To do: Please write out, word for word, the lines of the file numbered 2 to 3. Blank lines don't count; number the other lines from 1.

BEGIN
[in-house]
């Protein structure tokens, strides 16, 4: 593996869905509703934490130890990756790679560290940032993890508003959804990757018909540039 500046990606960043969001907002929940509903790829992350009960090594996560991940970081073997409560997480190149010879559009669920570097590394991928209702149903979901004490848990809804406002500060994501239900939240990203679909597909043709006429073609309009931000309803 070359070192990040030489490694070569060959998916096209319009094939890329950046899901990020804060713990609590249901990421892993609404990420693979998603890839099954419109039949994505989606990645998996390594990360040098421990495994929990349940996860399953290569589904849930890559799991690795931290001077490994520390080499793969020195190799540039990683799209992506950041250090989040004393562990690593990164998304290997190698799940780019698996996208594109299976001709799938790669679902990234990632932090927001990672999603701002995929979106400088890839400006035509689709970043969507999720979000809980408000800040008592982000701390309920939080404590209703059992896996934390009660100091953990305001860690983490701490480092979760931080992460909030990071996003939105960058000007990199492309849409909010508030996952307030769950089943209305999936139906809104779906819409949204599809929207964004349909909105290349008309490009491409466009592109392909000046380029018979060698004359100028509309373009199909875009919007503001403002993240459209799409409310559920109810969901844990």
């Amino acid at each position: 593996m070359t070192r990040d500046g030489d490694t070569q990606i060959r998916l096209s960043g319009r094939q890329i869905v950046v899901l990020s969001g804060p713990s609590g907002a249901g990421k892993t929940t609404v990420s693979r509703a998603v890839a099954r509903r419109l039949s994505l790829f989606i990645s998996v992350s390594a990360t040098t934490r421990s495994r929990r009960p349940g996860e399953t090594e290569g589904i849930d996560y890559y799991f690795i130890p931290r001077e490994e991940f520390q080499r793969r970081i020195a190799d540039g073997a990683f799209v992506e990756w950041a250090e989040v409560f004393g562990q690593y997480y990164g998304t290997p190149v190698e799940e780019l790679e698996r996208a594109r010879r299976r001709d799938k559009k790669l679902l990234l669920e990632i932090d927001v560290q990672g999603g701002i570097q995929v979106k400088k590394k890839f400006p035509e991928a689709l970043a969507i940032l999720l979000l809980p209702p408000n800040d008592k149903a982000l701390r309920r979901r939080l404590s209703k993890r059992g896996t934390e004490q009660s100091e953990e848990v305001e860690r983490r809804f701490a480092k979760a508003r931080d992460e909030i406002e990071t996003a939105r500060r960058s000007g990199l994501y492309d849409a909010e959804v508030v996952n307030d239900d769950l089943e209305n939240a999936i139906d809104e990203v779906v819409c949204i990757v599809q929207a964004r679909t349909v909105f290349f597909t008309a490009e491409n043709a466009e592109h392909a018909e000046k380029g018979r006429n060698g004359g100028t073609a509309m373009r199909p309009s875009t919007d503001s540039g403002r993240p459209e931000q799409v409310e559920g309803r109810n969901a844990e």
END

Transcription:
């Protein structure tokens, strides 16, 4: 593996869905509703934490130890990756790679560290940032993890508003959804990757018909540039 500046990606960043969001907002929940509903790829992350009960090594996560991940970081073997409560997480190149010879559009669920570097590394991928209702149903979901004490848990809804406002500060994501239900939240990203679909597909043709006429073609309009931000309803 070359070192990040030489490694070569060959998916096209319009094939890329950046899901990020804060713990609590249901990421892993609404990420693979998603890839099954419109039949994505989606990645998996390594990360040098421990495994929990349940996860399953290569589904849930890559799991690795931290001077490994520390080499793969020195190799540039990683799209992506950041250090989040004393562990690593990164998304290997190698799940780019698996996208594109299976001709799938790669679902990234990632932090927001990672999603701002995929979106400088890839400006035509689709970043969507999720979000809980408000800040008592982000701390309920939080404590209703059992896996934390009660100091953990305001860690983490701490480092979760931080992460909030990071996003939105960058000007990199492309849409909010508030996952307030769950089943209305999936139906809104779906819409949204599809929207964004349909909105290349008309490009491409466009592109392909000046380029018979060698004359100028509309373009199909875009919007503001403002993240459209799409409310559920109810969901844990």
């Amino acid at each position: 593996m070359t070192r990040d500046g030489d490694t070569q990606i060959r998916l096209s960043g319009r094939q890329i869905v950046v899901l990020s969001g804060p713990s609590g907002a249901g990421k892993t929940t609404v990420s693979r509703a998603v890839a099954r509903r419109l039949s994505l790829f989606i990645s998996v992350s390594a990360t040098t934490r421990s495994r929990r009960p349940g996860e399953t090594e290569g589904i849930d996560y890559y799991f690795i130890p931290r001077e490994e991940f520390q080499r793969r970081i020195a190799d540039g073997a990683f799209v992506e990756w950041a250090e989040v409560f004393g562990q690593y997480y990164g998304t290997p190149v190698e799940e780019l790679e698996r996208a594109r010879r299976r001709d799938k559009k790669l679902l990234l669920e990632i932090d927001v560290q990672g999603g701002i570097q995929v979106k400088k590394k890839f400006p035509e991928a689709l970043a969507i940032l999720l979000l809980p209702p408000n800040d008592k149903a982000l701390r309920r979901r939080l404590s209703k993890r059992g896996t934390e004490q009660s100091e953990e848990v305001e860690r983490r809804f701490a480092k979760a508003r931080d992460e909030i406002e990071t996003a939105r500060r960058s000007g990199l994501y492309d849409a909010e959804v508030v996952n307030d239900d769950l089943e209305n939240a999936i139906d809104e990203v779906v819409c949204i990757v599809q929207a964004r679909t349909v909105f290349f597909t008309a490009e491409n043709a466009e592109h392909a018909e000046k380029g018979r006429n060698g004359g100028t073609a509309m373009r199909p309009s875009t919007d503001s540039g403002r993240p459209e931000q799409v409310e559920g309803r109810n969901a844990e």